Welcome to Tough Love. We’re answering your questions about dating, breakups, and everything in between. Our advice giver is Blair Braverman, dogsled racer and author of Welcome to the Goddamn Ice Cube. Have a question of your own? Write to us at firstname.lastname@example.org.
My friend since elementary school is shopping for a trip, so I went with her to visit a store to help her find supplies. While we were there, she was looking at tents, and I looked around more generally. At one point she came over to me, and showed me a tent that was packed in a bag. She said “This is the green two-person tent, right?” It seemed like she was confused about the label. I wasn’t paying much attention, but it was green and it seemed like the right size so I said yes.
She bought the tent and we got in her car. As soon as we started driving she started laughing. It took me a few minutes to realize that she had switched the price stickers on two tents in order to get a more expensive tent for a cheaper price.
I laughed at first, even though I felt uncomfortable. But the more time that passed, the more I became uneasy. I asked her outright if she switched the tags, and she said “yes”, [Blair, I’m dropping this in quotes and adding a comma here for emphasis] proudly. She said that we did it together, because she had asked me if the tag looked right and I had told her that yes, it was right. But at the time she asked, I didn’t know what she was doing, and I would not have said yes if I knew. She told me that I definitely knew, and accused me of changing the story. She also bragged later to another friend about the “deal” that we got together. She has enough money so I don’t think it was about whether she could afford it. I feel terrible now even though I didn’t mean to do anything wrong.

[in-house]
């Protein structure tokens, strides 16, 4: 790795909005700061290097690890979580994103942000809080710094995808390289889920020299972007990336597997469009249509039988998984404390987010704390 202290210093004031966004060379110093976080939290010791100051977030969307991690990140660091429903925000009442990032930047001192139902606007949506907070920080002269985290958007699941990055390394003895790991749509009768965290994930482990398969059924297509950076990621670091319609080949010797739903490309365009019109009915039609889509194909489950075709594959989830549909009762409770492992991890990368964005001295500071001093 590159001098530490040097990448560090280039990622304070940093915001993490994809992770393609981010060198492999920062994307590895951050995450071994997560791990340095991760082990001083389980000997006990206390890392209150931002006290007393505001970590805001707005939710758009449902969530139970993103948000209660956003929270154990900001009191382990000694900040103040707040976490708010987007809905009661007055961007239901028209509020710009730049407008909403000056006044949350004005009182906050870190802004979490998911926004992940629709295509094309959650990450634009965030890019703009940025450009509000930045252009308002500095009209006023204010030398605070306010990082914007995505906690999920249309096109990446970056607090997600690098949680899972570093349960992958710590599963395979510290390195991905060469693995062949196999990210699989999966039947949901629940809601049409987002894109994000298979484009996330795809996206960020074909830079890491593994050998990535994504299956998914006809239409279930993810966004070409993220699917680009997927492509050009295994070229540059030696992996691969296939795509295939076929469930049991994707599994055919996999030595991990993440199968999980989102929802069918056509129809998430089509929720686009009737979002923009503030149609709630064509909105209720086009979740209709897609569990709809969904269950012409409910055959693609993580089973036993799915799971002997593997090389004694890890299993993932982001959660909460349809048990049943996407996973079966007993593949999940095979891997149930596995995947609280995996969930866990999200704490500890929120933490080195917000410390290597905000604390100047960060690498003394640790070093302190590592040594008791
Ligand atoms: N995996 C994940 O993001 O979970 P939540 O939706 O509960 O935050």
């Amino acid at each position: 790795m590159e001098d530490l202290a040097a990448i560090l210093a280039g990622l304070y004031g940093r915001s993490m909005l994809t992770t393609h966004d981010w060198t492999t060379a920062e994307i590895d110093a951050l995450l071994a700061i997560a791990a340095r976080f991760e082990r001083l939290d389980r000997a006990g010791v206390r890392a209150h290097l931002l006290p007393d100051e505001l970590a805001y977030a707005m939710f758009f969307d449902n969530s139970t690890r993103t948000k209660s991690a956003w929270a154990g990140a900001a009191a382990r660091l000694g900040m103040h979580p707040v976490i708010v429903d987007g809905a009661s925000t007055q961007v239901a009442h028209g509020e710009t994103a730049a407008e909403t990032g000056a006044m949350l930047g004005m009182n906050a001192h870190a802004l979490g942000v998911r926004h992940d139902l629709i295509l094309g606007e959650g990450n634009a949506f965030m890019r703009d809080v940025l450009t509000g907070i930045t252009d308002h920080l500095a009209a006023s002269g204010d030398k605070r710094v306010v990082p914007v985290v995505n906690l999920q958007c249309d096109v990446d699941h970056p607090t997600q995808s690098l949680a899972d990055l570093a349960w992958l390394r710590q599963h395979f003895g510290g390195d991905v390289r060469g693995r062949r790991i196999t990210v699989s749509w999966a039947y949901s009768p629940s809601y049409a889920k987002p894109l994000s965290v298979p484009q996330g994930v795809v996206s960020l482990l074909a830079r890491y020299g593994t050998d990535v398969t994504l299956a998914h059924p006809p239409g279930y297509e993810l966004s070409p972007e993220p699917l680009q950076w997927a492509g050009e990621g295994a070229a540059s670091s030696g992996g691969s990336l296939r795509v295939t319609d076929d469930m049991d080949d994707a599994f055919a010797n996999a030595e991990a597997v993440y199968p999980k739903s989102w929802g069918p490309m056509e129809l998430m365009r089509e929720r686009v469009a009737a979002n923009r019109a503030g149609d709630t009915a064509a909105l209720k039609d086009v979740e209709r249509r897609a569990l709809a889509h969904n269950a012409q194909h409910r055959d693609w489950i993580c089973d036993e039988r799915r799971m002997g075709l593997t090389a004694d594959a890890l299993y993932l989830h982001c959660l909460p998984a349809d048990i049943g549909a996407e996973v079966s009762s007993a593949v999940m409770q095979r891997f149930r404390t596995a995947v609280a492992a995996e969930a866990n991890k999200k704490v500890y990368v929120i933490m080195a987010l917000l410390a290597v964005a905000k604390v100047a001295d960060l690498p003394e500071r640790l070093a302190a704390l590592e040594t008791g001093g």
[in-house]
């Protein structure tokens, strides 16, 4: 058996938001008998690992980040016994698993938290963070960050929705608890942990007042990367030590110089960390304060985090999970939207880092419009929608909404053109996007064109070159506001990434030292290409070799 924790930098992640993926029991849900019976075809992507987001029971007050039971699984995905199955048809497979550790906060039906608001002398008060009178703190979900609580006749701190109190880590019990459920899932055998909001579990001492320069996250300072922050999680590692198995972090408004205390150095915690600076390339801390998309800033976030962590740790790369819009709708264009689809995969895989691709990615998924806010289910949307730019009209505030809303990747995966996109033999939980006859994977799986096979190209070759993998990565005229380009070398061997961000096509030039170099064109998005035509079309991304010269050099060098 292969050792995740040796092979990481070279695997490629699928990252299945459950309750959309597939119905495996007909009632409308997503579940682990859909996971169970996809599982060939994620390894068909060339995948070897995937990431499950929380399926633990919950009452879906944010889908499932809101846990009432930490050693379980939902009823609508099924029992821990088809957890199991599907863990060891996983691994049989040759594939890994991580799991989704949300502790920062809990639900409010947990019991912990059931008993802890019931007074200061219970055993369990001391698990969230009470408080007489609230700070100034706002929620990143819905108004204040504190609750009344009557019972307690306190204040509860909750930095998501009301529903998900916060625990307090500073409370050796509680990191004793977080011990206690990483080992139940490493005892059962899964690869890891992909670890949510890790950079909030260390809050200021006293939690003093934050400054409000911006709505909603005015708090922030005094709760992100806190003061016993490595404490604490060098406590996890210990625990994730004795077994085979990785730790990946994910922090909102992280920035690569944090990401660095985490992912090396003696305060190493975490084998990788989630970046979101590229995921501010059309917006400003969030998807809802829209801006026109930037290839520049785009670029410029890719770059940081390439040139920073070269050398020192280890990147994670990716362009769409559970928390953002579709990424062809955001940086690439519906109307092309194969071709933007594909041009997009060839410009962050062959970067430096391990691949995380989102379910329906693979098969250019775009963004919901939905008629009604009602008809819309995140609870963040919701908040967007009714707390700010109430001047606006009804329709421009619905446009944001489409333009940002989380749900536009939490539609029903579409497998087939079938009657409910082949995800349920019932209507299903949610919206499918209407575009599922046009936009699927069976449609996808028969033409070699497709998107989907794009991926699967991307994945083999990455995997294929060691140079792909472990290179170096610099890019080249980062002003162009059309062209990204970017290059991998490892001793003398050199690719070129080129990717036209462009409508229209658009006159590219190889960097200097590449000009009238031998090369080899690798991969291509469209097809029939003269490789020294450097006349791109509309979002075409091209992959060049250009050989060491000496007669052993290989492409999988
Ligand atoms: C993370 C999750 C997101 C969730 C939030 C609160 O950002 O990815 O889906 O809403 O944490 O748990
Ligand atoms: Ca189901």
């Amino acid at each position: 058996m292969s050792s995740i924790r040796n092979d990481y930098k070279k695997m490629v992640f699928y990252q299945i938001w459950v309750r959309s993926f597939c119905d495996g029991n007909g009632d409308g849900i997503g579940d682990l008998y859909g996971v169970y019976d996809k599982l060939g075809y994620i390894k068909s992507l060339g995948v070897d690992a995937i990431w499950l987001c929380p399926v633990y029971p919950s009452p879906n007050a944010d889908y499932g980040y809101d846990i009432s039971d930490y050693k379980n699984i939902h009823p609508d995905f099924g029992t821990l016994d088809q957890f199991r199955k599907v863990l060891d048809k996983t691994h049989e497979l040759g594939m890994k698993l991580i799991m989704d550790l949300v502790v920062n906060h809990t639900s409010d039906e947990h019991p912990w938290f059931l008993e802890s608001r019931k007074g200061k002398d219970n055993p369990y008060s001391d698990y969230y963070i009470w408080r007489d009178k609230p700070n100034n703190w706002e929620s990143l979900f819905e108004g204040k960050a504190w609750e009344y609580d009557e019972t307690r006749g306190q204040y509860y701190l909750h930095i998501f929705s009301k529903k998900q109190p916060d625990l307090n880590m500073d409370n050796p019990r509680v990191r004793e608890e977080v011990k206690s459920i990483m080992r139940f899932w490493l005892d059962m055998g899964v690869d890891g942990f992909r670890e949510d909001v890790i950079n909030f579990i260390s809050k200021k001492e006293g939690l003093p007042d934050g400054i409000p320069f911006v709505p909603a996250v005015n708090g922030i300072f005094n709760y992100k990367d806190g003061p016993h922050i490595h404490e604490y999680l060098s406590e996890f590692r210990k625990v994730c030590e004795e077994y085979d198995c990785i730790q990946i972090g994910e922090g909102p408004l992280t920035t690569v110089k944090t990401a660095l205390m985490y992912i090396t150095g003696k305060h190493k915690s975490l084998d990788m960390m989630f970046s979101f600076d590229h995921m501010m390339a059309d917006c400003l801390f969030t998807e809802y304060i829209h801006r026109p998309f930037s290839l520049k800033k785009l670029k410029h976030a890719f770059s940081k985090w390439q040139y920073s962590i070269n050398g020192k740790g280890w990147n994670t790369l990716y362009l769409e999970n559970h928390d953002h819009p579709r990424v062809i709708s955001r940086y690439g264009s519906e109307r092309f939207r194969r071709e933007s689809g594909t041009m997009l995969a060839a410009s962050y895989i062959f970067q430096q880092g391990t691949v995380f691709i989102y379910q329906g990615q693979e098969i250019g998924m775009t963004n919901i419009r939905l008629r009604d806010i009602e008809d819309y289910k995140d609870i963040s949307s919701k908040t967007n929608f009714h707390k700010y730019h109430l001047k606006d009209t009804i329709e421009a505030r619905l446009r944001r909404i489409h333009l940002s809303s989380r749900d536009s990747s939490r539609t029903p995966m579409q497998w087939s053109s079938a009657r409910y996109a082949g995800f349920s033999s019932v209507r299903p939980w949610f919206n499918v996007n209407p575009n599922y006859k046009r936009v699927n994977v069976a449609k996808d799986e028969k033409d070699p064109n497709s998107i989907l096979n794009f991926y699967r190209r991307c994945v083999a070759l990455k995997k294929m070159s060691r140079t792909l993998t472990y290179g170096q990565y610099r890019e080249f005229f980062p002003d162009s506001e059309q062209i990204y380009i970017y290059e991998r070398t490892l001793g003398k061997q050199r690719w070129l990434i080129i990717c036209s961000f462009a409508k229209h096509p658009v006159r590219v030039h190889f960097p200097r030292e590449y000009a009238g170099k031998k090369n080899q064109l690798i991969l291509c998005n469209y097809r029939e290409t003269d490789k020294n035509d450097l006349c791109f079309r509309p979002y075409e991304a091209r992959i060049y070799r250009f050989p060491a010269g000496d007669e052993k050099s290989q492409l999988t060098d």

You didn’t do anything wrong. You joined a friend on an errand, and you tried to be helpful. Your friend didn’t come up and ask you, “Hey, do you think these tent descriptions seem similar enough that I could switch the price tags on them?” She asked if a green two-person tent looked like a green two-person tent. Of course you said yes! What else could you have said—“Stop, don’t steal that tent”? Of course not. Because you didn’t know.
Your obliviousness wasn’t an accident; it was by design. Your friend knew you weren’t paying close attention; she knew that by asking about the tent in a certain way, she’d get you to say yes; and she knew that once you said yes, she could pretend you were complicit. The whole thing was intentionally manipulative from start to finish. The word “gaslighting” gets thrown around a lot, but at its core, it means lying in such a way as to make a person doubt their experience of reality. In other words, exactly what your friend did when she informed you that you did, in fact, know what was going on—despite the fact that you didn’t. And then she had the nerve to accuse you of changing the story! That’s a wildly surreal response. Of course you feel terrible. Not only were you tricked into participating in something that goes against your values (not to mention the law), but you were used and gaslit by someone you trusted.
I often try to approach situations with the most generous possible read first, but in this case, I really can’t find one. Even if your friend somehow thought that you wanted to participate in switching the tags, she wouldn’t have contradicted you in the car, and she certainly wouldn’t have bragged about the situation once she knew how you really felt. I suspect what’s actually going on is that she gets a thrill from manipulating people. She got a thrill from stealing from the store, obviously. But she also got a thrill, perhaps even a bigger one, from tricking you into participating. If she thinks it’s hilarious to trick you into something like this, what else might she do? What comes next? There’s no reason to think she’d stop here.
Separations are always tough, especially when you’ve been friends for a long time. But this person isn’t an actual friend (she certainly isn’t behaving like one) and she’s not someone you should continue hanging out with. In fact, if there’s any upside to this situation, it’s that you can distance yourself now before she tries anything else. And in the future, know that anyone who makes you feel like this—whose actions give you this kind of terrible knot in your stomach—isn’t someone you should have anything to do with.
The post Wait. Did My Friend Just Trick Me into Stealing a Tent? appeared first on Outside Online.